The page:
Ever felt your “earthquake drunk”? Researchers say it happens to 50 percent of people who experienced major earthquakes and right now cases are on the rise in Japan. How does it feel? You experience the sensation of a quake even when there is none.
The Los Angeles Times tells the story of a 38-year-old Japanese physician at Tokyo Medical Center, Munetaka Ushio, who started to research the illness when he began to experience it himself.
"I felt something was shaking. I didn’t know whether it was an aftershock or if my mind was playing tricks on me," he said. Later, after asking people around and checking a quake-monitoring website, he understood that it was all in his head.
Mental health experts think the illness, which is known as jishin-yoi, is similar to what people feel after coming back from a longer sea trip: a kind of sea-sick that strikes long time after you’ve been on solid ground.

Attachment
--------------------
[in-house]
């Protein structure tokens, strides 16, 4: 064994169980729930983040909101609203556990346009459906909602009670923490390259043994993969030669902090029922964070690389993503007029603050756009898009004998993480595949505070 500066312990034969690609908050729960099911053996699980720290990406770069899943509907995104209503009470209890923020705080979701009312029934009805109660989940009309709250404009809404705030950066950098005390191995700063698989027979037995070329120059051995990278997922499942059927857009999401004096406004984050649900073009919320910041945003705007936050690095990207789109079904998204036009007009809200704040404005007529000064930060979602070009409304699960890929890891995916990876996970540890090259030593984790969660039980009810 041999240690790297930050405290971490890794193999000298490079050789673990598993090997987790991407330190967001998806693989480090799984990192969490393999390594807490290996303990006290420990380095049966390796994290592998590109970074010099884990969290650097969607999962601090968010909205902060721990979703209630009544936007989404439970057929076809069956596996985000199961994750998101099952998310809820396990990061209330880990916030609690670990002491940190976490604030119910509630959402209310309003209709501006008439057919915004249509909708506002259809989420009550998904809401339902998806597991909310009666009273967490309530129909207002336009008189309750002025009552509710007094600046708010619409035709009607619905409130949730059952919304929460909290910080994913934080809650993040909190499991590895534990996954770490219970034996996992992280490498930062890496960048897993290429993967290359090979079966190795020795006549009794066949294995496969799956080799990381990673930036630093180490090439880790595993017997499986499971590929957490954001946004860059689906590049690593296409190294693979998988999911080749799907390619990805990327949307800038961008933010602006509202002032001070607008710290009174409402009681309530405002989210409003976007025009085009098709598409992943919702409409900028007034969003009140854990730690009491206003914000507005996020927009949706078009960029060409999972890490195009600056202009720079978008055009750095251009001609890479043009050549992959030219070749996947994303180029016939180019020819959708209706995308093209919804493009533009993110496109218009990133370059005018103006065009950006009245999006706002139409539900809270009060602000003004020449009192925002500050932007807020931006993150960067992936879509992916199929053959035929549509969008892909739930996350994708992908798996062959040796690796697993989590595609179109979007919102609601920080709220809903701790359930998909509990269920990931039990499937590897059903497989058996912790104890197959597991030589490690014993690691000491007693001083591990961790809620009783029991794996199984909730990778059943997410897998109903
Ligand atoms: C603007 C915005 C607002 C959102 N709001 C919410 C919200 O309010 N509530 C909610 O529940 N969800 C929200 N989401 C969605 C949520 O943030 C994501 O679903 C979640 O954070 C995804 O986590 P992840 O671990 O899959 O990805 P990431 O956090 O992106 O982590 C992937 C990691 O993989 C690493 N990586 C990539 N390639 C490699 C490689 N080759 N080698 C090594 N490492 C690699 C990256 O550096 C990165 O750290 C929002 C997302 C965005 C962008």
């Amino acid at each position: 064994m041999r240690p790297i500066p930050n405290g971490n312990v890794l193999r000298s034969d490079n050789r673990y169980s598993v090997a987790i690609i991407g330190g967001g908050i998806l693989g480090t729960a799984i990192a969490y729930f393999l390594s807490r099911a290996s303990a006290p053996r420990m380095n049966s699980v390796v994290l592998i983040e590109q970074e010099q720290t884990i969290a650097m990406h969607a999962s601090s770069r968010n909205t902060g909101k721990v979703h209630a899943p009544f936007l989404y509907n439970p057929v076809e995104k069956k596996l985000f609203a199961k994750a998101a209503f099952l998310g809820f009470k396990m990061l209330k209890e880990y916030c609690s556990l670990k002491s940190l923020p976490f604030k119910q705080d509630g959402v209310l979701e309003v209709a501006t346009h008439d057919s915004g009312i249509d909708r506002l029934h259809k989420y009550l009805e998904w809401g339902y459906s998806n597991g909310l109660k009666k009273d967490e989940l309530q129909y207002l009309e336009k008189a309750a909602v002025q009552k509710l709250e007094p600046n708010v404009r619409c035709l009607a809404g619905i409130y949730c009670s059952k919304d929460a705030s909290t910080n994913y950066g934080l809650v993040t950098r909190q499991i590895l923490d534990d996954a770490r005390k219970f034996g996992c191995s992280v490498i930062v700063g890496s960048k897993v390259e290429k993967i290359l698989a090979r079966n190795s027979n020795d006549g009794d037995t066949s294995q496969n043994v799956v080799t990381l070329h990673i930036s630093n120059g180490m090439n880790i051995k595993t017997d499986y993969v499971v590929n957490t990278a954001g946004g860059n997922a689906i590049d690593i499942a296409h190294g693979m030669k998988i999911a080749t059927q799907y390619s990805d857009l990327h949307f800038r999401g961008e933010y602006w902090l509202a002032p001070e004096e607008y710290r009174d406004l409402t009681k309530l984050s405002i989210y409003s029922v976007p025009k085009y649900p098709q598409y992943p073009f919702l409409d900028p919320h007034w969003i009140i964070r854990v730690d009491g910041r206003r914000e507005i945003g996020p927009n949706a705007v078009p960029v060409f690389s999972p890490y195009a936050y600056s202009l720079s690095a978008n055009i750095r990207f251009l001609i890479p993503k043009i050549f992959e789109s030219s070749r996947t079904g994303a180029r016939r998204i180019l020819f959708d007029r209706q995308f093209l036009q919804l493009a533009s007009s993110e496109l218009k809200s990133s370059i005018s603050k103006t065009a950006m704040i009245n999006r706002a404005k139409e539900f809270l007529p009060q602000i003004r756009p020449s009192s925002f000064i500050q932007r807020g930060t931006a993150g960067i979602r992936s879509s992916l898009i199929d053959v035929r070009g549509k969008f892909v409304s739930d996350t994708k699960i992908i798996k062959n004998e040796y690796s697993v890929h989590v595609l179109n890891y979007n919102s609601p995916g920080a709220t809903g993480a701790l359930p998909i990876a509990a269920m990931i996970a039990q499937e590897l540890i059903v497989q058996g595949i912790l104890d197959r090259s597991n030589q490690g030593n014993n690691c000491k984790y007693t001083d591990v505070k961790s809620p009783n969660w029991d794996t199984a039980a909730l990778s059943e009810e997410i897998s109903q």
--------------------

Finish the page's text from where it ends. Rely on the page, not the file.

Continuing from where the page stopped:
It is yet another psychological challenge for people who have been seriously traumatized by the March quake and tsunami in Japan.
Doctors are still researching to understand if this illness, which is not life threatening, is caused by a brain-inner ear disconnection or by a psychosomatic form of quake phobia that makes patients become super-alert and try to anticipate the next aftershock.
Clinics in northeastern Japan, the area most affected by the March disasters, have reported an increase in patients with symptoms that often include falling down, fevers and vomiting.